|John Waters, Toronto 1987|
Waters was in town promoting his book Crackpot, and was doing a signing at the late, lamented This Ain't The Rosedale Library, which had recently moved into its third location just down the street from my apartment in Toronto's gay ghetto. John Waters was a big deal for pop culture freaks, but the "Pope of Trash" was still a cult figure at the time, his reputation made solely by rep house screenings of Pink Flamingos and Polyester.
Hairspray wouldn't come out for a year, and so the crowd at TATRL was small but eager - die-hard fans who'd seen Divine eat the dog turd more times than they could count, even before they'd been able to afford a VCR. I showed up just after a shift at the toy shop where I was working, with a bag full of these little rubber gargoyle faces I'd "borrowed" from the store. I wasn't sure if Waters would go for the props, but he didn't say no, and picked out the one with the moustache.
I shot the whole roll - just twelve frames, the last three with the little rubber face. As a back up, I'd done a few more conventional portraits, my earliest attempt to shoot in the Hollywood glamour style that I'd come to love since buying a book of George Hurrell's photos. At some point in the subsequent twenty years of darkroom work, I printed one of these shots and actually kept it.
|John Waters, Toronto 1987|
Waters, of course, would go on to have a career well outside his cult following, one that finally landed squarely in the mainstream when they made a Broadway musical out of Hairspray, and then a Hollywood movie version of that. I'd cross paths with Waters again, years later, when a touring version of Hairspray hit Toronto.
|John Waters, Toronto, April 2004|
|John Waters, Toronto, November 2004|
Waters hasn't directed a thing since that last shoot, and he seems OK with that. He says he won't go on Kickstarter to get funding: "I'm not public begging." I think he should have directed HBO's Grey Gardens docudrama, but nobody listens to me. He's turned into a tasteful, even dignified elderly gentleman with at least three homes full of modern art, books, the occasional macabre memento, and an audience that seems willing to stick with him. "Thank God I still have many ways to tell stories: my books, spoken word shows."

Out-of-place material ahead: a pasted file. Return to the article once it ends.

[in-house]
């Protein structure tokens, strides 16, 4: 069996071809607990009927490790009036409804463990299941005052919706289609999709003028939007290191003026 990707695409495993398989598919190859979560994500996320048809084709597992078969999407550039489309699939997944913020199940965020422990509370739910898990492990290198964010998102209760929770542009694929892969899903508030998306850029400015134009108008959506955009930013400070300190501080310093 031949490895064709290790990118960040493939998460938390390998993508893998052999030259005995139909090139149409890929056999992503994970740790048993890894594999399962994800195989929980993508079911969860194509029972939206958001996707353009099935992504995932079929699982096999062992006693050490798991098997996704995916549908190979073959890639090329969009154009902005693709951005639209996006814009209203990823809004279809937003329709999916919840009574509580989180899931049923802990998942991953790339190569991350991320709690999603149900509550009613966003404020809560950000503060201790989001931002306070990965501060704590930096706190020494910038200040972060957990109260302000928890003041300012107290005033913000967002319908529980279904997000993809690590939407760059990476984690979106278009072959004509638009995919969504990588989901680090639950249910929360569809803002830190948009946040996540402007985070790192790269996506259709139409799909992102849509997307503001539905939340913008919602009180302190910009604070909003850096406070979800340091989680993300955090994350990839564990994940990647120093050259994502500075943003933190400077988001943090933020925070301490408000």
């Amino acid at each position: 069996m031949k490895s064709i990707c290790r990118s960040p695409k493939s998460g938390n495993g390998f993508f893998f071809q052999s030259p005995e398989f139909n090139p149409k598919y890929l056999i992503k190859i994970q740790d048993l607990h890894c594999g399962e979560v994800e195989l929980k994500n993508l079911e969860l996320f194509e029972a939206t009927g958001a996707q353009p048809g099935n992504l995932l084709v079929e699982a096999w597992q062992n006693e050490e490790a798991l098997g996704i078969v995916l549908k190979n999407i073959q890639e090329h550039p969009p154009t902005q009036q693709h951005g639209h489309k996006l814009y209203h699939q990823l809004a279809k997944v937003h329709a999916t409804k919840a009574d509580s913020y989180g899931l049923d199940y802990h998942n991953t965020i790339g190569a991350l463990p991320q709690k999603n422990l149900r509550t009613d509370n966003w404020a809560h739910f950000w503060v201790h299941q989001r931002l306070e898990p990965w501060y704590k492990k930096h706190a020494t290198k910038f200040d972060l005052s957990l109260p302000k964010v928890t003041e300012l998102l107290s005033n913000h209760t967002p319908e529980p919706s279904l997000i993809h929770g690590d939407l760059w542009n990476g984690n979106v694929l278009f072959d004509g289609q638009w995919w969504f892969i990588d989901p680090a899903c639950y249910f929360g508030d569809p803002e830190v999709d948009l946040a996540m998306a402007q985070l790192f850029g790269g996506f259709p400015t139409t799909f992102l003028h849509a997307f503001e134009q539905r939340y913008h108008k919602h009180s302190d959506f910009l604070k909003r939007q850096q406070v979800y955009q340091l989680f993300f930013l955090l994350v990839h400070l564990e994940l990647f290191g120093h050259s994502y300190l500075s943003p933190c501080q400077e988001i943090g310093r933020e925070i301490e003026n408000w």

It's amazing to think that there was once a time when cultural slumming was something hipsters did, and that one man could singlehandedly corner the market on movies about misfits, weirdos, deviants, freaks and fuck-ups. While Waters' vision of a world more tolerant of oddballs turned into musical comedy, the inspiration for his characters have gone on display every night thanks to reality TV like Honey Boo-Boo and Hoarders.
Ultimately, my affection for Waters' films was tainted by the people who said they loved them, like falling out with a band because you can't stand their fans. Waters actually seemed to have an honest affection for the lunatic fringe of white, working-class culture that I didn't see his audiences sharing, and the laughter edged too close to mockery for me.
And if you've actually lived up close with that kind of flamboyant desperation, acted out in cramped rooms without a safety net, it's hard not to notice the sadness and weird pride. It makes the laugh stick in your throat, and soon enough it's hard to resist the urge to avert your eyes and turn away.